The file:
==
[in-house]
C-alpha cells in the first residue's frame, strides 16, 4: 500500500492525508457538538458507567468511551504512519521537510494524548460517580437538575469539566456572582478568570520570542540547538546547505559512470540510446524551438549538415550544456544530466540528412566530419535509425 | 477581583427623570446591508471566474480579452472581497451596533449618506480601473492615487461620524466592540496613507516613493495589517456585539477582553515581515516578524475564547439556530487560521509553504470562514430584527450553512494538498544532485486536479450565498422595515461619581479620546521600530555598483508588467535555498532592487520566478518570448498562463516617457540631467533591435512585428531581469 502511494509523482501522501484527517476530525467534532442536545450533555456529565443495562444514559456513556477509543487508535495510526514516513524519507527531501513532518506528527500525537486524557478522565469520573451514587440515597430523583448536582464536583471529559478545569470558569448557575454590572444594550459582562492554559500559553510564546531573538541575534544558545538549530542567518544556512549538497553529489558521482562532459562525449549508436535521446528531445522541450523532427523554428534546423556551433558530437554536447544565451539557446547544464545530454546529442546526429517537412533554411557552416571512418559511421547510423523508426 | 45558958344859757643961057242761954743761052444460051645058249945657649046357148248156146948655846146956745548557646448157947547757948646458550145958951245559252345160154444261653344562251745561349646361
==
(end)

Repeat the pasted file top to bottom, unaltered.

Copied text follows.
[in-house]
C-alpha cells in the first residue's frame, strides 16, 4: 500500500492525508457538538458507567468511551504512519521537510494524548460517580437538575469539566456572582478568570520570542540547538546547505559512470540510446524551438549538415550544456544530466540528412566530419535509425 | 477581583427623570446591508471566474480579452472581497451596533449618506480601473492615487461620524466592540496613507516613493495589517456585539477582553515581515516578524475564547439556530487560521509553504470562514430584527450553512494538498544532485486536479450565498422595515461619581479620546521600530555598483508588467535555498532592487520566478518570448498562463516617457540631467533591435512585428531581469 502511494509523482501522501484527517476530525467534532442536545450533555456529565443495562444514559456513556477509543487508535495510526514516513524519507527531501513532518506528527500525537486524557478522565469520573451514587440515597430523583448536582464536583471529559478545569470558569448557575454590572444594550459582562492554559500559553510564546531573538541575534544558545538549530542567518544556512549538497553529489558521482562532459562525449549508436535521446528531445522541450523532427523554428534546423556551433558530437554536447544565451539557446547544464545530454546529442546526429517537412533554411557552416571512418559511421547510423523508426 | 45558958344859757643961057242761954743761052444460051645058249945657649046357148248156146948655846146956745548557646448157947547757948646458550145958951245559252345160154444261653344562251745561349646361